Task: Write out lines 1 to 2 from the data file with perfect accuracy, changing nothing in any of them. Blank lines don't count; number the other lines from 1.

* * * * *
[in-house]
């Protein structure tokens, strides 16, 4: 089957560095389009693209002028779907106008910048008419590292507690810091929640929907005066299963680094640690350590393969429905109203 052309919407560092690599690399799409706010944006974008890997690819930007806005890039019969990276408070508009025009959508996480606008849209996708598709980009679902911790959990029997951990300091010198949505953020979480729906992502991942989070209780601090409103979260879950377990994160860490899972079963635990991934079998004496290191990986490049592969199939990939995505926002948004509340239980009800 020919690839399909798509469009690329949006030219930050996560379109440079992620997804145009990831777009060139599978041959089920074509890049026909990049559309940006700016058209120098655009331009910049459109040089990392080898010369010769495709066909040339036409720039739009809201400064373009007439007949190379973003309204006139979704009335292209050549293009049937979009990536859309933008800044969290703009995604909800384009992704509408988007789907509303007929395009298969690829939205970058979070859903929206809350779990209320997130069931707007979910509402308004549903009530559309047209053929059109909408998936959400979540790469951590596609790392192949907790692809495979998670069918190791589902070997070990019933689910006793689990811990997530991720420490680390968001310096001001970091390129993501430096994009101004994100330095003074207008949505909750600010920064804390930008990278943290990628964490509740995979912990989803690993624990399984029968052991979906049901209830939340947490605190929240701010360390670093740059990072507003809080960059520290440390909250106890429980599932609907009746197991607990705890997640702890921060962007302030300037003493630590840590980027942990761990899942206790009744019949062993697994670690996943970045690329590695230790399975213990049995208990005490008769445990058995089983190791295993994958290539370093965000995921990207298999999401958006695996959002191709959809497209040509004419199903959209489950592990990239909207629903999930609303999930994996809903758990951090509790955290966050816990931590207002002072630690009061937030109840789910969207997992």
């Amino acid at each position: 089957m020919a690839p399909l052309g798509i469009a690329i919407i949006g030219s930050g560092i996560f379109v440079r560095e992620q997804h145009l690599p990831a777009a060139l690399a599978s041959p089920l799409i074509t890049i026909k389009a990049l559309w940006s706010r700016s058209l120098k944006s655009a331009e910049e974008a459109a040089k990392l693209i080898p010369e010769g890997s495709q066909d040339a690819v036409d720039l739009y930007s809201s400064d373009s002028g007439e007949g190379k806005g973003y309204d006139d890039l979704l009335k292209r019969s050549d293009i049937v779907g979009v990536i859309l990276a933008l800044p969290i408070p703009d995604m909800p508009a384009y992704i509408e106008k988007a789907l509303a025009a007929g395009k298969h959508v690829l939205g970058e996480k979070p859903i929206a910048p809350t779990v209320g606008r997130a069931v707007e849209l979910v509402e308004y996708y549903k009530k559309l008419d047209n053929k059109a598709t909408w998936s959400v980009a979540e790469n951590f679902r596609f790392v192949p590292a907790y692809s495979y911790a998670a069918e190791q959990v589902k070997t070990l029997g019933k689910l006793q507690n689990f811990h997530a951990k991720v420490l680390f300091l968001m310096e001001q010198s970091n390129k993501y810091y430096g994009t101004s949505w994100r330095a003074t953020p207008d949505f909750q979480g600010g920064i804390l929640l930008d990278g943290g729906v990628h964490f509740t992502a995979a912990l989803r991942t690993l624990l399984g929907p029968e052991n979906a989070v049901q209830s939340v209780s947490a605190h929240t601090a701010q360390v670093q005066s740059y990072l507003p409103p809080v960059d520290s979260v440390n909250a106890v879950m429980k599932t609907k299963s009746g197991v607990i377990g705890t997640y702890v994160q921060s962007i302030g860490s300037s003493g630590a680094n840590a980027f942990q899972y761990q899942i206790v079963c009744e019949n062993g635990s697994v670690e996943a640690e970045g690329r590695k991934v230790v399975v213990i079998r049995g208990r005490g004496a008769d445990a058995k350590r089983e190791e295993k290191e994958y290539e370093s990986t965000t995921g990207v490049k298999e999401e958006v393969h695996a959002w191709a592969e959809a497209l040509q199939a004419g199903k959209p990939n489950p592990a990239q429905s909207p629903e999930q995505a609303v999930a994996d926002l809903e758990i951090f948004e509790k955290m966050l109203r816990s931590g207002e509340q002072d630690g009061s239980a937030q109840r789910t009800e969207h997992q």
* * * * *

[in-house]
């Protein structure tokens, strides 16, 4: 089957560095389009693209002028779907106008910048008419590292507690810091929640929907005066299963680094640690350590393969429905109203 052309919407560092690599690399799409706010944006974008890997690819930007806005890039019969990276408070508009025009959508996480606008849209996708598709980009679902911790959990029997951990300091010198949505953020979480729906992502991942989070209780601090409103979260879950377990994160860490899972079963635990991934079998004496290191990986490049592969199939990939995505926002948004509340239980009800 020919690839399909798509469009690329949006030219930050996560379109440079992620997804145009990831777009060139599978041959089920074509890049026909990049559309940006700016058209120098655009331009910049459109040089990392080898010369010769495709066909040339036409720039739009809201400064373009007439007949190379973003309204006139979704009335292209050549293009049937979009990536859309933008800044969290703009995604909800384009992704509408988007789907509303007929395009298969690829939205970058979070859903929206809350779990209320997130069931707007979910509402308004549903009530559309047209053929059109909408998936959400979540790469951590596609790392192949907790692809495979998670069918190791589902070997070990019933689910006793689990811990997530991720420490680390968001310096001001970091390129993501430096994009101004994100330095003074207008949505909750600010920064804390930008990278943290990628964490509740995979912990989803690993624990399984029968052991979906049901209830939340947490605190929240701010360390670093740059990072507003809080960059520290440390909250106890429980599932609907009746197991607990705890997640702890921060962007302030300037003493630590840590980027942990761990899942206790009744019949062993697994670690996943970045690329590695230790399975213990049995208990005490008769445990058995089983190791295993994958290539370093965000995921990207298999999401958006695996959002191709959809497209040509004419199903959209489950592990990239909207629903999930609303999930994996809903758990951090509790955290966050816990931590207002002072630690009061937030109840789910969207997992």